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Fears the New Zealand sharemarket is becoming overvalued as it continues last year's run into the new year are overstated, and the market is "far from frothy", Milford Assets portfolio manager Mark Warminger says.
Writing in the fund manager's blog, Mr Warminger says the last few years have been tough for corporate earnings and that even though analysts know earnings have stabilised, they are too reluctant to forecast improved profits as the six-monthly earnings reporting season looms next month.
"We believe that earnings are likely to exceed expectations over the next year as the economic recovery continues and gains pace," he writes. "If that happens, what looks at present like a high average price/earnings ratio for New Zealand shares of around 15.5 times will be somewhat lower."
The average PE ratio for the market over the last decade has been 14.7 times.
"Analysing another valuation metric would suggest the New Zealand equity market is currently fair value on a dividend-yield basis, with the current prospective dividend yield equal to its 20-year average.
"Comparing the equity market dividend yield to current government bond yields would suggest the New Zealand equity market is cheap," Mr Warminger argues, and applies the same logic to other metrics such as equity risk premium and discounted cashflows.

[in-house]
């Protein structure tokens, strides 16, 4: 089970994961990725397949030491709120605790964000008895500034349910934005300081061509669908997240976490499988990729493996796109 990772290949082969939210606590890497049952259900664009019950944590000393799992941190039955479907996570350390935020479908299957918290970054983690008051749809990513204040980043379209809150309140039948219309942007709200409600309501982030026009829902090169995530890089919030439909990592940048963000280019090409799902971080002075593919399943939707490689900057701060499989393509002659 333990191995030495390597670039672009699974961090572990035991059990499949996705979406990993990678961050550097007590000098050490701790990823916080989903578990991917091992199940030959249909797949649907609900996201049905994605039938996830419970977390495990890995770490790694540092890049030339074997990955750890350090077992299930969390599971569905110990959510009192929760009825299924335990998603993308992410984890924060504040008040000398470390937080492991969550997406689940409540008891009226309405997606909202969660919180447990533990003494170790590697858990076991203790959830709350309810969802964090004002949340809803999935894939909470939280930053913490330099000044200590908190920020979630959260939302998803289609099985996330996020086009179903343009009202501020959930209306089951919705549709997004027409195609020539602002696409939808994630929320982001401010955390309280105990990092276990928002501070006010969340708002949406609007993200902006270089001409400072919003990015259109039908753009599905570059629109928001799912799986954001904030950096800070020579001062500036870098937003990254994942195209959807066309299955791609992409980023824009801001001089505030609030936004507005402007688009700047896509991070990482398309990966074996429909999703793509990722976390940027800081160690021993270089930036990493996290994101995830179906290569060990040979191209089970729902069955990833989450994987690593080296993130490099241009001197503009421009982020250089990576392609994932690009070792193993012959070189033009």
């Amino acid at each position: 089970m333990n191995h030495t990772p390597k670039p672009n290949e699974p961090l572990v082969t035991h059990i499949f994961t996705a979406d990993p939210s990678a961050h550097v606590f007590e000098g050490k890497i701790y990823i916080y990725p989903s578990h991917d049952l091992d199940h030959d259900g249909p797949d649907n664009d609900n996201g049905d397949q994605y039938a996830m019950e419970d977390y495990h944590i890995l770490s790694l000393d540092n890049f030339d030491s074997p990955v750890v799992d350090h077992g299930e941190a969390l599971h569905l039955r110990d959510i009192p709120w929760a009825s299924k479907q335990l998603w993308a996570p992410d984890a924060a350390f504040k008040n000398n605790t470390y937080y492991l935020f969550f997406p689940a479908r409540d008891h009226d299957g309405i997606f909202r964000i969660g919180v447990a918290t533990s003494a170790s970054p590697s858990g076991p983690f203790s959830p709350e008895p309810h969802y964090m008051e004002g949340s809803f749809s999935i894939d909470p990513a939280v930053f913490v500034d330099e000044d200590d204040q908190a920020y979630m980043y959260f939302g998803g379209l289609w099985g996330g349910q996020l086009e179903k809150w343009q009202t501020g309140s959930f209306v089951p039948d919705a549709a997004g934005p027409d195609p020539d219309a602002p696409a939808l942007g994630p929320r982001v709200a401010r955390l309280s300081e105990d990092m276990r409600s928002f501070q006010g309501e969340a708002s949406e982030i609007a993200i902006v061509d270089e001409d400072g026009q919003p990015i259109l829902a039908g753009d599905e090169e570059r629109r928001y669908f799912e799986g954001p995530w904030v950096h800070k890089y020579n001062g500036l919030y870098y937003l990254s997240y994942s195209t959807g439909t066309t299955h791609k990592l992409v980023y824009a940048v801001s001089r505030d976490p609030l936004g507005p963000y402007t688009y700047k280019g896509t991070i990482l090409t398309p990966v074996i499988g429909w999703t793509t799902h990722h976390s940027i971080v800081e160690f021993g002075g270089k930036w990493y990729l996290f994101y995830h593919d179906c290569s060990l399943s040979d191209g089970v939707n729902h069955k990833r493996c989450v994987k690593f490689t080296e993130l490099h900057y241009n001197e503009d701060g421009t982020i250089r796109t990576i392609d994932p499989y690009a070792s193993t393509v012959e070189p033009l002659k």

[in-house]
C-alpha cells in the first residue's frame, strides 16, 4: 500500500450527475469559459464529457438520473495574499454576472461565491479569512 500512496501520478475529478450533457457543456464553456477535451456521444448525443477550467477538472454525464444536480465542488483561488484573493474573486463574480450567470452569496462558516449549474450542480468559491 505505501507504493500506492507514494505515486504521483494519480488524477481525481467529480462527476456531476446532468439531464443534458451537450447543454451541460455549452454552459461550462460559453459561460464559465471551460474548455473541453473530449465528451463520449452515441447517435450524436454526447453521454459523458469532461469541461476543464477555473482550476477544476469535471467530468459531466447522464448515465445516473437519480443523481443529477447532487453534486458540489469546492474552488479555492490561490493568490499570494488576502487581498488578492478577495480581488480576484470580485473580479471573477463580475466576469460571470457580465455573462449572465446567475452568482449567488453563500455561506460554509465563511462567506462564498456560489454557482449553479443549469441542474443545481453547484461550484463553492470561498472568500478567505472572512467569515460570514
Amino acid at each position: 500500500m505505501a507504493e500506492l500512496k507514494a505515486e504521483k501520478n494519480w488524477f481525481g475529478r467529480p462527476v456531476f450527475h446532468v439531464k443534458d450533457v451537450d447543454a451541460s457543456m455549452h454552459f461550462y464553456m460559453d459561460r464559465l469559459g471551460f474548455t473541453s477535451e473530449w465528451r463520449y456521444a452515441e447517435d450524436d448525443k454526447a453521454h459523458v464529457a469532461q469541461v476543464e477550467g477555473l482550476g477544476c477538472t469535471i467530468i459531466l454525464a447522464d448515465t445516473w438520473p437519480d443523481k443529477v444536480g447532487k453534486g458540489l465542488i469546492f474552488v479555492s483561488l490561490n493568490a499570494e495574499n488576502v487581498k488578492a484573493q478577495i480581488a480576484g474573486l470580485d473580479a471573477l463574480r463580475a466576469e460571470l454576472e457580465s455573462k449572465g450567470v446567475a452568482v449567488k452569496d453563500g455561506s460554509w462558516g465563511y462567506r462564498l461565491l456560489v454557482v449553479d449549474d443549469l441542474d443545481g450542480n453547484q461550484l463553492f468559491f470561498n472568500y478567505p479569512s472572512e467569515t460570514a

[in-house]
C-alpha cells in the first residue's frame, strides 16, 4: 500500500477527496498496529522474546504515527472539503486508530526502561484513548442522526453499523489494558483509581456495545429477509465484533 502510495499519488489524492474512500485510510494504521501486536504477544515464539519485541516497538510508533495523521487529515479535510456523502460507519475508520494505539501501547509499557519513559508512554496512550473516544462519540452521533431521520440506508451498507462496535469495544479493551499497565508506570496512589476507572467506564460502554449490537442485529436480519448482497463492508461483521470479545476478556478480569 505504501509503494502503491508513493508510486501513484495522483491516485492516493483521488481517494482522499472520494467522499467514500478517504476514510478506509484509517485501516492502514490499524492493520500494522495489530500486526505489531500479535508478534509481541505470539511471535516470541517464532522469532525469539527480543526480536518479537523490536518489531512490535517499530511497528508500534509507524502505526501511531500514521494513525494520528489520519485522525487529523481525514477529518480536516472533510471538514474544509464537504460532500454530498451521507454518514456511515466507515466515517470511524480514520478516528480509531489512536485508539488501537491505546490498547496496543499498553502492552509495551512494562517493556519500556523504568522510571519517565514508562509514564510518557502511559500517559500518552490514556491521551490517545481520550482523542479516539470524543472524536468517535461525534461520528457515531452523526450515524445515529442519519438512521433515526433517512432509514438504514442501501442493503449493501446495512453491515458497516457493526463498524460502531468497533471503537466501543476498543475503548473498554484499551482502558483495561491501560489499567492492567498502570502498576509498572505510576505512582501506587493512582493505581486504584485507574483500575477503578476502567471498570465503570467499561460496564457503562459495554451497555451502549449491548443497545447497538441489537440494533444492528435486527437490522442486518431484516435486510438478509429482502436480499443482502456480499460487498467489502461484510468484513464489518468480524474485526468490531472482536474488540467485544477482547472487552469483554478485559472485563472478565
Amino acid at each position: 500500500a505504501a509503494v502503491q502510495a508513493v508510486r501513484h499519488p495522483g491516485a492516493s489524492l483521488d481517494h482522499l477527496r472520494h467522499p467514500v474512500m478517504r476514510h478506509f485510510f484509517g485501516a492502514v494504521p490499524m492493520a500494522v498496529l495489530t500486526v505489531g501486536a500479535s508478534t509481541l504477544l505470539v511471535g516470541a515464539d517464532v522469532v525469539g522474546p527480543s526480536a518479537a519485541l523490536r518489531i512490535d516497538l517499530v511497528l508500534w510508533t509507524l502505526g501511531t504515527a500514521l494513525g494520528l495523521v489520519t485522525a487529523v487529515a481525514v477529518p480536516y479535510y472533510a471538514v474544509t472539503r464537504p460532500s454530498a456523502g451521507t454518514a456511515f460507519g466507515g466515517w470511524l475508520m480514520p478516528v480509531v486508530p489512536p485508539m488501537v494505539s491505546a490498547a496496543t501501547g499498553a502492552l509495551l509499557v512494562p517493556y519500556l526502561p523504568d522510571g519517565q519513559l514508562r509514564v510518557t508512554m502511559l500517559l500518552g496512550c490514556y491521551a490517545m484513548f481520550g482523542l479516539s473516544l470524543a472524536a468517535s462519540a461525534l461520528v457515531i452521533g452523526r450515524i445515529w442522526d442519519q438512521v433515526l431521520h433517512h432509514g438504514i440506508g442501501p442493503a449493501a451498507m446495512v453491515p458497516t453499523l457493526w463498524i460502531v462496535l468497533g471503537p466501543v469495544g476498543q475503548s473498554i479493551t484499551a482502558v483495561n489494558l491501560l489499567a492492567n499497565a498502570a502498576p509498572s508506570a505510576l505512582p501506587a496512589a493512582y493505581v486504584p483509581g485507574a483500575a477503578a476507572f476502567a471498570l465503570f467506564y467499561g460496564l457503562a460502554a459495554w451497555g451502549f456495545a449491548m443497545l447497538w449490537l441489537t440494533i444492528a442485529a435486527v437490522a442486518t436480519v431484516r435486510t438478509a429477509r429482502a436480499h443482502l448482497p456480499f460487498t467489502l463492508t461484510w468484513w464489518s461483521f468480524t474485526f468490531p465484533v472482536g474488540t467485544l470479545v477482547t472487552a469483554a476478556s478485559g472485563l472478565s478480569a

"The current investment climate of low interest rates, low but stable growth and most valuation metrics showing no signs of frothiness argues well for continued gains as earnings improve and the PE multiple expands to reflect the current environment."
Fears of an overheated local equities market followed last year's 25 percent rise in the NZX 50 Index of leading stocks, with the rise continuing in the early part of this year.
The NZX 50 briefly hit a five-year high point of 42204.407 on Monday, in very light trade affected by Auckland and Australia anniversary weekends.
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